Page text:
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Putting the ‘investment’ in investment grade credit

30 May 2023 |
Investment grade bonds have historically provided a resilient and reliable option during volatile and uncertain market conditions. After last year’s sweeping sell-off, the global investment grade universe now offers an array of opportunities in quality issuers, allowing for effective diversification and the potential for attractive returns.

Why now?

Yields are at decade highs: Yields, which sit at almost 5% for the global investment grade market, are looking very attractive. Historically, and looking at the past decade in particular, yields are now at the highest level seen for the investment grade market, as demonstrated in Figure 1 below. This indicates that a moderate recession and even some systemic stresses have been priced in.

Figure 1: Yield levels at decade highs

So, what does this mean for future returns? By assessing the yield offered at different points in history and the subsequent return after a five-year period, evidence indicates yield level is a reliable predictor of future returns.1

Figure 2: Investment grade yields and returns after five years

Prices at most attractive level in years: The cash price of investment grade bonds fell to approximately 85 (par-weighted price on the Global Corporate Index) in mid-2022, and fell close to levels only seen during the Global Financial Crisis (GFC). Par-weighted price weighs the price of each bond by its relative size in the index. It indicates whether the index is generally selling at prices above or below face value, which can influence interest rate sensitivity.

Today, prices are at approximately 91 which continues to be the most attractive level we have seen in years. Because of this, convexity concerns have all but disappeared and expectations are high for healthy levels of income going forward.

Figure 3: Global Corporate Index price level

Duration: Duration exposure is of particular importance today, as recent macro forecasts indicate that central banks are nearing the end of their current hiking cycles. With an effective duration of approximately six years, and assuming inflation will halve over the next two years, investors are looking at potentially significant and positive returns from participating in the global investment grade market.

Diversification at multiple levels: The approximate US$12tn global investment grade market offers significant diversification among its 18,000 issuers1. The opportunity set expands across 62 countries to well-diversified sectors and within a large capital structures of corporations.

Figure 4: Global Corporate Index country diversification

Figure 5: Global Corporate Index sector diversification

By providing exposure to both spreads and interest rates, the global investment grade market provides an additional element of diversification since spreads and rates tend to move in opposite directions to one another.

Figure 6: Global IG option-adjusted spread and five-year treasury yield

Fundamentals are back: Unlike last year, where markets were driven by central bank action and the overall interest rate environment, 2023 is a year where analysis of corporate fundamentals is taking centre stage once again, as tighter credit conditions are causing stresses to appear in the lower-quality parts of credit markets. Positioning within larger, higher-quality companies that issue liquid bonds will be of paramount importance as they are better positioned to weather the market conditions that typically follow slower economic growth.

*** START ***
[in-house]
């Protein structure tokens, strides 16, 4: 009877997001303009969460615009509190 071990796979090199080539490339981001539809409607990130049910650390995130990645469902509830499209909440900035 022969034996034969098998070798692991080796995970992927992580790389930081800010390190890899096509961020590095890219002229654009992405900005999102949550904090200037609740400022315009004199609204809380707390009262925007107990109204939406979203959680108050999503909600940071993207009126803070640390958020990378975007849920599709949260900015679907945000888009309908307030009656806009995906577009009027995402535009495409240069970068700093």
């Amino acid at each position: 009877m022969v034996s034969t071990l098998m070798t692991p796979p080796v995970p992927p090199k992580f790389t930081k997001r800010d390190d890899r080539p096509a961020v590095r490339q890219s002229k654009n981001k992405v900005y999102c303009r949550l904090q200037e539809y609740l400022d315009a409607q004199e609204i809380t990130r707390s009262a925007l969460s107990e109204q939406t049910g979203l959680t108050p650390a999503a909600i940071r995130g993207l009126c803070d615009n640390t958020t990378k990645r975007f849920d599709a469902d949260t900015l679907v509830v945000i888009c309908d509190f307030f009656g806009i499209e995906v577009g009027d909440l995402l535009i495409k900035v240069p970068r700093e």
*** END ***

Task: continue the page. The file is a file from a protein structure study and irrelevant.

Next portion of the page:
Overall, fundamentals within the global investment market remain strong. Balance sheets look very healthy as companies have accumulated cash over the past couple of years (indicatively, European corporate bank deposits reached €3.5tn at FY 2022, up 36% from pre-pandemic levels2). Leverage is at historically low levels for European corporates, despite ticking up slightly during Q4 2022, but only after nine consecutive quarters of being reduced. Interest coverage is at historically high levels and debt growth has sat at around zero since the middle of 2021. Strong fundamentals can be seen across credit markets, which resulted in persistently low levels of defaults both in the US and Europe.

Figure 7: Net leverage and total debt growth

Figure 8: Interest coverage

Technicals bode well for the asset class: Investment grade technicals remain supportive as supply has been light in the first four months of the year compared to the same periods over the past three years. On average, we saw supply of $571bn over the last three years compared to $463bn year-to-date.3  

In addition, the expression ‘fixed income is back’ has been supported by inflows into the high-grade bond market by investors who were underweight the asset class for years due to low yields.

Figure 9: Supply from January to April

Sustainability: The global investment grade market provides not only opportunities for superior risk-adjusted returns, but importantly opportunities to invest in various forms of sustainability. This includes ‘labelled bonds’ such as green, social and transition bonds, and sustainable leaders – companies at the vanguard of their respective sectors who see value creation in protecting the planet and providing sustainable products and services.  

1 Past performance is not a reliable indicator of future performance.

2 JP Morgan, as at May 2023.

3 JP Morgan, as at December 2022.

4 JP Morgan, as at May 2023.

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